iii) Ready, Set, Go! is another recent publication well worth shouting about. Coming from a family crazy about all sorts of sports, this has been great fun to develop alongside Celeste Cortright and Christiane Engel . As ever for Barefoot, the book is diverse, inclusive and opens children up to a whole world of possibilities.
According to the ol’ family lore, my dad asked me as a kid what I wanted to do when I grew up and I simply replied, “read,” so my dad told me to figure out how to do that—and that’s been my goal ever since! I studied English and Anthropology in college, while interning at the Wake Forest University Press, and then earned my MFA at Emerson College in Publishing & Writing, which is how I wound up in Boston. My focus has always been on books for young readers, so I did internships at The Horn Book and Candlewick Press during that time and finally landed at HMH Books for Young Readers.
Happy to! The goal of Etch is to publish graphic novels that make a mark. I am personally so excited for the launch of an imprint that is dedicated to publishing graphic novels for every young reader. Etch publishes authors and artists that exemplify the best in art and storytelling of all genres and reflect the diversity of our readers.
The romantic answer would be that I read all day, sipping tea and staring off moodily out the window. While that is certainly part of it (!), every day really does bring something new. I field a lot of emails, I read submissions and bring exciting titles to our team to consider for acquisition, and negotiate contracts. At the same time, I need to edit manuscripts, review copyedits, write flap copy, search for artists to pair with graphic novel scripts, and offer feedback on cover comps. I love being able to work directly with authors and artists, in addition to my colleagues from design, managing editorial, publicity, and marketing. Making a book is a collaborative labor of love with so many moving pieces!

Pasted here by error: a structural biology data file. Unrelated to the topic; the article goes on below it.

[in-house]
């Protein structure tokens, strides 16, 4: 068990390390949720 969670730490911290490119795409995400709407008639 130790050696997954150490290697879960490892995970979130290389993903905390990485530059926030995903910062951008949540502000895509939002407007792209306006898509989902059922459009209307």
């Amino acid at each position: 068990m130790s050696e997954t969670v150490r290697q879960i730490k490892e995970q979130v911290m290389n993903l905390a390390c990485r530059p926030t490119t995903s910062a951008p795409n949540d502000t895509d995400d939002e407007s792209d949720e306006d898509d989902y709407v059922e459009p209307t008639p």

There is nothing quite like connecting with a submission—that fluttery feeling when you just know you have to work on something. With graphic novels that have separate authors and illustrators, one of those magical moments is when you get to see the artist’s interpretation of the characters and world after working solely on a script for months. It’s such an exhilarating, exciting experience!